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Regulatory: A peek into what a Cordray-led bureau might look like

Tea leaves reveal that UDAAP is a clear and present danger.

This column is part of a series of articles on the new Consumer Financial Protection Bureau and the upcoming wave of regulations affecting the consumer financial industry

Over the past two segments, we have taken a closer look at the provisions of Title X of the Dodd-Frank Act that give the new Consumer Financial Protection Bureau (CFPB) the power to prevent unfair, deceptive, or abusive acts or practices (UDAAP) in the consumer financial services industry. Along the way, we have learned a few important things:

Importantly, at the time these complaints were filed, there was nothing in any applicable state or federal banking or lending statute or regulation that addressed these issues in the mortgage servicing context. Nonetheless, Cordray said in a press release issued when the complaints were filed that, “[u]nfortunately, many servicers have ... repeatedly chosen to aggravate the [foreclosure] crisis through noncompliance and excuses. ... In Ohio, we have zero tolerance for any more excuses.”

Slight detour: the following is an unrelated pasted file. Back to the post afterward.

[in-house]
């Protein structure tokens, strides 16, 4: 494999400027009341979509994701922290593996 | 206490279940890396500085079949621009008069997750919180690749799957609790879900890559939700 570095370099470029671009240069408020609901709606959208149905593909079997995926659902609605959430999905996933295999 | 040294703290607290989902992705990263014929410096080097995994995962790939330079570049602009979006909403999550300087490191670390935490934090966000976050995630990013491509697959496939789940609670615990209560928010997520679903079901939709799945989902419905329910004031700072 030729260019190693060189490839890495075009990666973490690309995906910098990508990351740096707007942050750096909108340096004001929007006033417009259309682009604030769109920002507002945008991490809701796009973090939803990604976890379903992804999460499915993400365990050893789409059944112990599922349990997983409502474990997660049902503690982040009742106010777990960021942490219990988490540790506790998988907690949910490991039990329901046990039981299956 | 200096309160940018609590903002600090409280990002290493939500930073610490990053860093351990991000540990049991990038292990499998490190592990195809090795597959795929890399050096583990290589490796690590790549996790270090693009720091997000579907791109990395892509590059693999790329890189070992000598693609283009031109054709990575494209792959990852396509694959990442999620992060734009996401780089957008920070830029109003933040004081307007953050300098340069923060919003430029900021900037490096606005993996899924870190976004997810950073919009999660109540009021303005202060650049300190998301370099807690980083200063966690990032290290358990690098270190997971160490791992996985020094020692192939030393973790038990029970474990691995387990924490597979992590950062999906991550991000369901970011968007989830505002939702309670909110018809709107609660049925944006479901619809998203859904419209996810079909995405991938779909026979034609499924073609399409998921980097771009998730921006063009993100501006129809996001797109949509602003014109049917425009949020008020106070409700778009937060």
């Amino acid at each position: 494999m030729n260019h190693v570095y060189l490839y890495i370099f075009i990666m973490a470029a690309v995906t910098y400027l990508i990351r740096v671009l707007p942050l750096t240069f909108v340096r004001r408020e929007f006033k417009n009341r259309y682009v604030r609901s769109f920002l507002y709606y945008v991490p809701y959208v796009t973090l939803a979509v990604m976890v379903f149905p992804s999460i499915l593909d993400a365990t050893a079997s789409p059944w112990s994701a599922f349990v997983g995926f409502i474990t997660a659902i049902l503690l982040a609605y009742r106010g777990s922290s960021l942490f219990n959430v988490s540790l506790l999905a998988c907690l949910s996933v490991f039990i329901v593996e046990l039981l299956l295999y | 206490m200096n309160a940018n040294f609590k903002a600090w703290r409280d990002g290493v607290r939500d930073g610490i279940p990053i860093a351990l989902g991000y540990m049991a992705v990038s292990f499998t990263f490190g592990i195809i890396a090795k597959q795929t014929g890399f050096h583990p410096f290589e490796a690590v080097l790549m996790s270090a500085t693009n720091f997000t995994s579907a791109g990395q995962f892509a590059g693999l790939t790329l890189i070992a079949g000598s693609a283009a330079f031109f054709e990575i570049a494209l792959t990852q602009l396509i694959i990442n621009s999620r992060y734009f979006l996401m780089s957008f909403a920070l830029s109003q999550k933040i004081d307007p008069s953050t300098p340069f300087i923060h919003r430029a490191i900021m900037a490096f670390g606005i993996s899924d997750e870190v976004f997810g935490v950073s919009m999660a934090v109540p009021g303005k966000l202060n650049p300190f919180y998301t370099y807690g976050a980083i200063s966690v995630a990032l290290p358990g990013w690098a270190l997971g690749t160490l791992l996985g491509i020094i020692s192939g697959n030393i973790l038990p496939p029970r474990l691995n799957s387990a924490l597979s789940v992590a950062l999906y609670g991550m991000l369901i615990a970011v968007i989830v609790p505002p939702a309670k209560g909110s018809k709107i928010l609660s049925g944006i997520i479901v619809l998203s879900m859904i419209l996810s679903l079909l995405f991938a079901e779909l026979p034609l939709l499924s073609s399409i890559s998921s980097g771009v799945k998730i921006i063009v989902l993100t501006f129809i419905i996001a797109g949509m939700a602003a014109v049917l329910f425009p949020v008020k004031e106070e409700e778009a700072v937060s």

“Noncompliance with what?,” you may be asking yourself. The answer is largely circular: noncompliance with UDAP. Later, as the cases progressed and some passed the motion to dismiss hurdle, Mr. Cordray said in a statement that “[f]or too long, servicers have stood idly by, talking the talk but failing to provide any solutions to the foreclosure crisis.”

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Martin Bishop

Martin J. Bishop is a partner, litigation department vice chairman and co-chair of the consumer financial services litigation practice at Foley & Lardner LLP. He...

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